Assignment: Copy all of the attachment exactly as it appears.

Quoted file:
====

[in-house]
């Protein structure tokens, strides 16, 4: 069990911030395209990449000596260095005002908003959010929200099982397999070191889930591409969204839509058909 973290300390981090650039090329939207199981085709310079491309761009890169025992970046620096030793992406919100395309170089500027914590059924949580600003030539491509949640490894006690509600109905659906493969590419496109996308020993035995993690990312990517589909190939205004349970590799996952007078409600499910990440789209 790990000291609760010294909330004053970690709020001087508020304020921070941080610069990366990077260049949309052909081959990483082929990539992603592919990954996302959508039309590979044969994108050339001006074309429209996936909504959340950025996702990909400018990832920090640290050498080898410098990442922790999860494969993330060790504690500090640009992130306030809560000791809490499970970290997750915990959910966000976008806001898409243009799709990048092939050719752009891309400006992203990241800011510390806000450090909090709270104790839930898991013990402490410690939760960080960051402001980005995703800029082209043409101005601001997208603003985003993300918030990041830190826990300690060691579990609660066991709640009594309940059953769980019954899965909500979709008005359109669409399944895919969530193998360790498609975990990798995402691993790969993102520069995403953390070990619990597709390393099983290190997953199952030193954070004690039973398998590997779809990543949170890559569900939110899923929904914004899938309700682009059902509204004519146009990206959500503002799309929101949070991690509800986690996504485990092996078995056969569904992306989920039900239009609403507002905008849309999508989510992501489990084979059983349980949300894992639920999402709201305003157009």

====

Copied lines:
[in-house]
């Protein structure tokens, strides 16, 4: 069990911030395209990449000596260095005002908003959010929200099982397999070191889930591409969204839509058909 973290300390981090650039090329939207199981085709310079491309761009890169025992970046620096030793992406919100395309170089500027914590059924949580600003030539491509949640490894006690509600109905659906493969590419496109996308020993035995993690990312990517589909190939205004349970590799996952007078409600499910990440789209 790990000291609760010294909330004053970690709020001087508020304020921070941080610069990366990077260049949309052909081959990483082929990539992603592919990954996302959508039309590979044969994108050339001006074309429209996936909504959340950025996702990909400018990832920090640290050498080898410098990442922790999860494969993330060790504690500090640009992130306030809560000791809490499970970290997750915990959910966000976008806001898409243009799709990048092939050719752009891309400006992203990241800011510390806000450090909090709270104790839930898991013990402490410690939760960080960051402001980005995703800029082209043409101005601001997208603003985003993300918030990041830190826990300690060691579990609660066991709640009594309940059953769980019954899965909500979709008005359109669409399944895919969530193998360790498609975990990798995402691993790969993102520069995403953390070990619990597709390393099983290190997953199952030193954070004690039973398998590997779809990543949170890559569900939110899923929904914004899938309700682009059902509204004519146009990206959500503002799309929101949070991690509800986690996504485990092996078995056969569904992306989920039900239009609403507002905008849309999508989510992501489990084979059983349980949300894992639920999402709201305003157009």